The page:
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How To Make An Inherited Garden Your Own

By Rachel Wallace
When you purchase an established property, you’re not only buying someone else’s home but someone else’s garden, too. Whether the previous owners have left it a catastrophic mess or well-manicured but not your style, there will be work to be done to put your own stamp on it.

Making an inherited garden work for you takes skill and know-how.  We asked two leading landscapers for everything the keen DIYer needs to know to make a garden their own.  Gloves are on, and secateurs poised …

Clear and declutter

“Most homebuyers don’t inherit a beautifully manicured garden,” says Darin Bradbury, senior designer at Mint Design. “Often, it’s overgrown, so it can be challenging to get a proper feel for a space.”

Start by clearing rubbish, old infrastructure and weeds so you can access what you have left to work with. “Consider removing trees that are in poor health or present risk,” suggests landscape architect Phillip Withers. “Don’t be afraid to remove some unwanted exotic plants either.”

Understand soil and site

Identify your soil type before you choose your plants. Photo: Alex Carlyle

Identifying your soil type is simple using a pH soil testing kit found in most garden centres. Knowing what you are working with affects the types of plants you choose, and the soil’s texture and consistency are vital for gauging the level of nutrition and drainage they require to thrive.

“Generally, our soils aren’t great quality,” Bradbury says. “Before topping up your site with fresh soil, remove the existing top layer [between 100 and 150 millimetres] to eliminate the seed bank of weeds. Otherwise, they just keep growing!”

Identify plants 

Engage a horticulturist or respected garden maintenance person to help identify plant species and, if needed, engage an arborist to determine the health of any existing trees. “Research local ecological vegetation classes [EVCs] to understand the indigenous plant life in your garden,” Withers suggests. “It can guide your choices around local plant life when making selections, which helps connect your garden back to the borrowed landscape.”

Bradbury agrees and says removing the wrong tree can prove disastrous. “It’s not about whether a tree is beautiful; it’s whether it’s performing a good function for your property,” he says. “It might provide shade, privacy or block out the neighbouring three-storey apartment building. Seeking expert help costs money, but it’s worth it.”

Plan, plot and design

Consider how you’d like to feel in your new garden, and plan from there. Garden in Essendon by Mint Garden Design. Photo: Dave Kulesza

Flick through books and magazines and walk around your neighbourhood to find inspiration for the look, feel and functionality of your space. “It’s helpful to have a vision of how you’d like to feel there,” Withers says. “Start with your most important elements, like the fire pit and dining areas, and let the vegetation form around and within these spaces.”

A considered design guides your process and ensures cohesiveness. “Without a plan, you may plant out a dark shady corner one weekend, then six months later the sunny area of your garden, creating a discontinuity,” Bradbury says. “A well-thought-out plan keeps you on track.”

Pick your plants

Choose a range of diverse species for a beautiful space and healthy physical environment. “A combination of native plants, flowers, trees, grasses and ground cover with varied blooming times creates a functioning eco-system,” Withers says. “You can add in exotics where desired.”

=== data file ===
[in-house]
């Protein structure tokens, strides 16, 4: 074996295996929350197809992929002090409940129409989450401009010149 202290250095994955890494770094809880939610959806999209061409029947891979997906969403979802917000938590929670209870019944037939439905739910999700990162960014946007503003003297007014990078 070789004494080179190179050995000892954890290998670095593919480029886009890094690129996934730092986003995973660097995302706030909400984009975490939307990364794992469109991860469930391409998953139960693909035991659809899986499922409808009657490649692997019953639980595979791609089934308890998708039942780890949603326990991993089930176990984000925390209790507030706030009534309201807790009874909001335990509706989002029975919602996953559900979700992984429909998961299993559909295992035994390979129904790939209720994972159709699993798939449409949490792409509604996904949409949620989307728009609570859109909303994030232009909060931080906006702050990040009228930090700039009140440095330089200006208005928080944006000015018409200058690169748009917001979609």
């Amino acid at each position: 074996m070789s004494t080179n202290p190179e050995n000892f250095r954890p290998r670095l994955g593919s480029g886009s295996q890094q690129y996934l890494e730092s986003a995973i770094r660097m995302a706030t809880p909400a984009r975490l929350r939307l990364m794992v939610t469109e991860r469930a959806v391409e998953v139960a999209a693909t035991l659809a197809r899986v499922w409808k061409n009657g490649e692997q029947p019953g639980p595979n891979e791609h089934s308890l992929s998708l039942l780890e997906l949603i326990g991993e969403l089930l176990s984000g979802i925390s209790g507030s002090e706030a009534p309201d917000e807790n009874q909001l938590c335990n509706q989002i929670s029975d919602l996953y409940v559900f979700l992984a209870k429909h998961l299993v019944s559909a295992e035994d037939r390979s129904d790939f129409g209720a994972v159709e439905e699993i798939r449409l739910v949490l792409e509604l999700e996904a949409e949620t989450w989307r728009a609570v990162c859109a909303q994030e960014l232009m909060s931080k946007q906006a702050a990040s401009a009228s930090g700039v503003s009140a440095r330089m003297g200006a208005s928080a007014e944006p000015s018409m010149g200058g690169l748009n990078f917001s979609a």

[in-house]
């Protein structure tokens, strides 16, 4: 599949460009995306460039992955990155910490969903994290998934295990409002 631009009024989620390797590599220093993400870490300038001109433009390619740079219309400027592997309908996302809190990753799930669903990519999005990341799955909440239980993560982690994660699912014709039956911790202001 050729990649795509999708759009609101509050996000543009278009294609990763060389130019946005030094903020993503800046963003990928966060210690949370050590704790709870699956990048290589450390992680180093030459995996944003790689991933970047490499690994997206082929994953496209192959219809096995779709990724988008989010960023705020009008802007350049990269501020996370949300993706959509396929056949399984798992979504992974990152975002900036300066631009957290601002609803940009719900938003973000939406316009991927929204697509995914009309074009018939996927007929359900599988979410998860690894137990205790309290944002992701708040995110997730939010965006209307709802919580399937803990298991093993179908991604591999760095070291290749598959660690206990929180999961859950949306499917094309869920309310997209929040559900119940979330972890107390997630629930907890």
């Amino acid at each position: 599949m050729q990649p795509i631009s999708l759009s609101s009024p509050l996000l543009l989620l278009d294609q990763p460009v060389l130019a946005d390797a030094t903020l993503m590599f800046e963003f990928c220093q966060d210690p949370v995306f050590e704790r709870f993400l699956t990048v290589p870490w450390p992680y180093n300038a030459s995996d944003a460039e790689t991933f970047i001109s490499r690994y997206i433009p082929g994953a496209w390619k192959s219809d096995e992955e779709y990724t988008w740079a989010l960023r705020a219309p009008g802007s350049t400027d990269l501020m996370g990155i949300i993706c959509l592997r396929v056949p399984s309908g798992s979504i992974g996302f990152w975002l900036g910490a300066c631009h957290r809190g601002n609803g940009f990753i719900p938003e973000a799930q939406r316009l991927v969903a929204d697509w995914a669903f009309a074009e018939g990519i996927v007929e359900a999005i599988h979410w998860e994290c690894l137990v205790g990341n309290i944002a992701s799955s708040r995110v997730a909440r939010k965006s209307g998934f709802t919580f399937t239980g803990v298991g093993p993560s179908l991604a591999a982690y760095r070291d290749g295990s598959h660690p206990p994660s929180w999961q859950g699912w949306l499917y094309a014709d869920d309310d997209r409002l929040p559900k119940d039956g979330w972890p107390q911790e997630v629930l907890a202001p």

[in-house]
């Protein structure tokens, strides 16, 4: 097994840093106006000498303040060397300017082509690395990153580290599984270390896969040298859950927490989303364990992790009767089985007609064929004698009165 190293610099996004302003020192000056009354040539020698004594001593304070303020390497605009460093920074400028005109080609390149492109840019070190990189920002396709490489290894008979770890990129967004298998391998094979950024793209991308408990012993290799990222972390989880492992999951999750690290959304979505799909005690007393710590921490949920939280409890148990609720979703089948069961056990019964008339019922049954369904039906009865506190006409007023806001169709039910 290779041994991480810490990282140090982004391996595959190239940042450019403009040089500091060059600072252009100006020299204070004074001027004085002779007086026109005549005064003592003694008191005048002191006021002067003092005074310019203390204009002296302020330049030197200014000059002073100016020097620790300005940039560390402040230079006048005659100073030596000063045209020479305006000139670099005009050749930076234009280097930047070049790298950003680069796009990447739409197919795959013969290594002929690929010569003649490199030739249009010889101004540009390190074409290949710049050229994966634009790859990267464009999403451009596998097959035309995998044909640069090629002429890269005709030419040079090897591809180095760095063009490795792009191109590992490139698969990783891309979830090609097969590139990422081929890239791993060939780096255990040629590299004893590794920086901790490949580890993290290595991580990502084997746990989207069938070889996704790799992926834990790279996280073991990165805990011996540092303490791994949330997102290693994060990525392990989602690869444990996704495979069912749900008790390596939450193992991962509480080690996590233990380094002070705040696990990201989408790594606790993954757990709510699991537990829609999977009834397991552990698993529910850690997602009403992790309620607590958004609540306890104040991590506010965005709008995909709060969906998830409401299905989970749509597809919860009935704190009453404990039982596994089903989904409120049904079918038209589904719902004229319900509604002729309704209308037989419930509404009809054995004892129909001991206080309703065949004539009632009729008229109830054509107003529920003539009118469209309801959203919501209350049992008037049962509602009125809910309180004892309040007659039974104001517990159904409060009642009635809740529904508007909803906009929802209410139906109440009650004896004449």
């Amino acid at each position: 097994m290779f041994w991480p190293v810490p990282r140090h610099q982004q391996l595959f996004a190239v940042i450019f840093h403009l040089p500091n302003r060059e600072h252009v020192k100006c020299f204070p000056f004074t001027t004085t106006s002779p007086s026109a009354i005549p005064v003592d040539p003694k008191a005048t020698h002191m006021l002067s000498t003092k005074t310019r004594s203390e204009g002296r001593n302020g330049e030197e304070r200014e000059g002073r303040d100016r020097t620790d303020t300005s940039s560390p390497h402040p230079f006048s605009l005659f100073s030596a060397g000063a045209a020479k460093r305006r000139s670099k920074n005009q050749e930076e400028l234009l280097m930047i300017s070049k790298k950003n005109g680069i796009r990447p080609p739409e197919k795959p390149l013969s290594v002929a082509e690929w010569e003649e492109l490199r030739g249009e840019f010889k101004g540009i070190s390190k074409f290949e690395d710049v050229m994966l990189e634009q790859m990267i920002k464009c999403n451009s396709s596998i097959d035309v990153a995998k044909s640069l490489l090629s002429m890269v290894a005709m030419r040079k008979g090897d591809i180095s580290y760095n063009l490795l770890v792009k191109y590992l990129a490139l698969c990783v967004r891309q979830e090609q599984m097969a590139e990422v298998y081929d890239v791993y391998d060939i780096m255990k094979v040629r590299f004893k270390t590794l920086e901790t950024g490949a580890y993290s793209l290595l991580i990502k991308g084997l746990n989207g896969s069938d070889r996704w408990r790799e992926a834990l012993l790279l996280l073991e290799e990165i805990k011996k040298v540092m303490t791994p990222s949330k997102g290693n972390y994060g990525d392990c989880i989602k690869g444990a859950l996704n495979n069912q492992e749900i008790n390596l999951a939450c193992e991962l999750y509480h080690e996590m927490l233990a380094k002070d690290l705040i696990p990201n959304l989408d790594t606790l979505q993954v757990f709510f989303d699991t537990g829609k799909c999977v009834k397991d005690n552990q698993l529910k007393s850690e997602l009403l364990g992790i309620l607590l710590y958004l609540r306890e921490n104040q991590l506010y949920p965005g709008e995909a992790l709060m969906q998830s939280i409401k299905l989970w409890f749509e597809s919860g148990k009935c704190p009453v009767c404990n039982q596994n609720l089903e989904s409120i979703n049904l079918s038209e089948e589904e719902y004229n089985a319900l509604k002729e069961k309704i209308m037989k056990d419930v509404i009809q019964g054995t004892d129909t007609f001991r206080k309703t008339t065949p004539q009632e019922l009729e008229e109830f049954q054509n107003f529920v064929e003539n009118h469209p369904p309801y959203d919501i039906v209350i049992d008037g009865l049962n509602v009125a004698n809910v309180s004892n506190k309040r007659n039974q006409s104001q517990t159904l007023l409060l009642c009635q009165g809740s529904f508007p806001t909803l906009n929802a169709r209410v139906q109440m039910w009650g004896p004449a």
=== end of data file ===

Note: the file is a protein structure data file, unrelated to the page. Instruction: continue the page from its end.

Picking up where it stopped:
The site’s aspects and conditions also impact which plants go where. “Think about wet areas, shady spots and full sun areas and consult with an expert about what species work well in these areas,” Bradbury says.

Plant your garden

You can still make the most of a small courtyard garden. Photo: HannamariaH

The size of your garden determines how large the job will be to create it. “If it’s a small courtyard, it’s simple, but a larger garden can require hundreds of plants,” Bradbury says. “It’s hard work!”

If planting yourself, “compose” your plants, placing them in their pots around the garden, making sure there is enough space around them for growth.

“Remember every plant has a more attractive side, so it’s important it faces where it will be viewed from,” Bradbury says. “Ensure you fill each plant bed generously rather than spread them out. Once happy, remove the plants from their pots, push each pot down to make a circular hole, and plant away.”

Otherwise, engage a landscaper to help you. “It’s worth having a landscape contractor onsite to help you build the garden,” Withers says. “It’s important to be involved and learn about your garden as you start to take on the responsibility of caring for it post-installation.”

Care and nourish

Hand-water your garden in the early morning or late afternoon so that plants can absorb more water. Photo: iStock

Install a convenient irrigation system, or hand-water early in the mornings or later in the afternoon when the roots can absorb more water and the sun won’t sap away moisture. Fertilise regularly and prune when needed. Eliminating weeds by hand is the most effective method. If left to mature, they develop seed heads, making them even more persistent.

Otherwise, work smarter rather than harder and employ help like a local garden expert or qualified horticulture team. “They help perform routine maintenance with you, or undertake all of it if you just want to enjoy your garden,” Withers says. “[Gardening] is a pleasurable task to take on. The more you put into your garden, the more you’ll get out.”

Source: domain.com.au

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